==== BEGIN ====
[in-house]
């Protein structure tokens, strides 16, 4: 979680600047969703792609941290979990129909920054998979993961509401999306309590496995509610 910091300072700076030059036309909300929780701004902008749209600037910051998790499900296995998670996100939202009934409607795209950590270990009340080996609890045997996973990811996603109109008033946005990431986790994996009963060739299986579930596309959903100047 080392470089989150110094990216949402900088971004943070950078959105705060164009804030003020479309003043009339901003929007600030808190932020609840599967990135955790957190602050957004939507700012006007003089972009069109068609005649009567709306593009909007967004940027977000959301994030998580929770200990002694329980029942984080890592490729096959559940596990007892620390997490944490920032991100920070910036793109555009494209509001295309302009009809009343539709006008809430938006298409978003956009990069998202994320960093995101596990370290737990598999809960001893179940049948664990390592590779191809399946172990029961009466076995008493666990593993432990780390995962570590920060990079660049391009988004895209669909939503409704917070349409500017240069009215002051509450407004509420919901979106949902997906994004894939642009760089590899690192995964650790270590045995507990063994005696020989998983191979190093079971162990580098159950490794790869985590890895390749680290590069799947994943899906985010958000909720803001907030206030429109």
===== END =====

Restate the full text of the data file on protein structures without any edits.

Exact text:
[in-house]
């Protein structure tokens, strides 16, 4: 979680600047969703792609941290979990129909920054998979993961509401999306309590496995509610 910091300072700076030059036309909300929780701004902008749209600037910051998790499900296995998670996100939202009934409607795209950590270990009340080996609890045997996973990811996603109109008033946005990431986790994996009963060739299986579930596309959903100047 080392470089989150110094990216949402900088971004943070950078959105705060164009804030003020479309003043009339901003929007600030808190932020609840599967990135955790957190602050957004939507700012006007003089972009069109068609005649009567709306593009909007967004940027977000959301994030998580929770200990002694329980029942984080890592490729096959559940596990007892620390997490944490920032991100920070910036793109555009494209509001295309302009009809009343539709006008809430938006298409978003956009990069998202994320960093995101596990370290737990598999809960001893179940049948664990390592590779191809399946172990029961009466076995008493666990593993432990780390995962570590920060990079660049391009988004895209669909939503409704917070349409500017240069009215002051509450407004509420919901979106949902997906994004894939642009760089590899690192995964650790270590045995507990063994005696020989998983191979190093079971162990580098159950490794790869985590890895390749680290590069799947994943899906985010958000909720803001907030206030429109």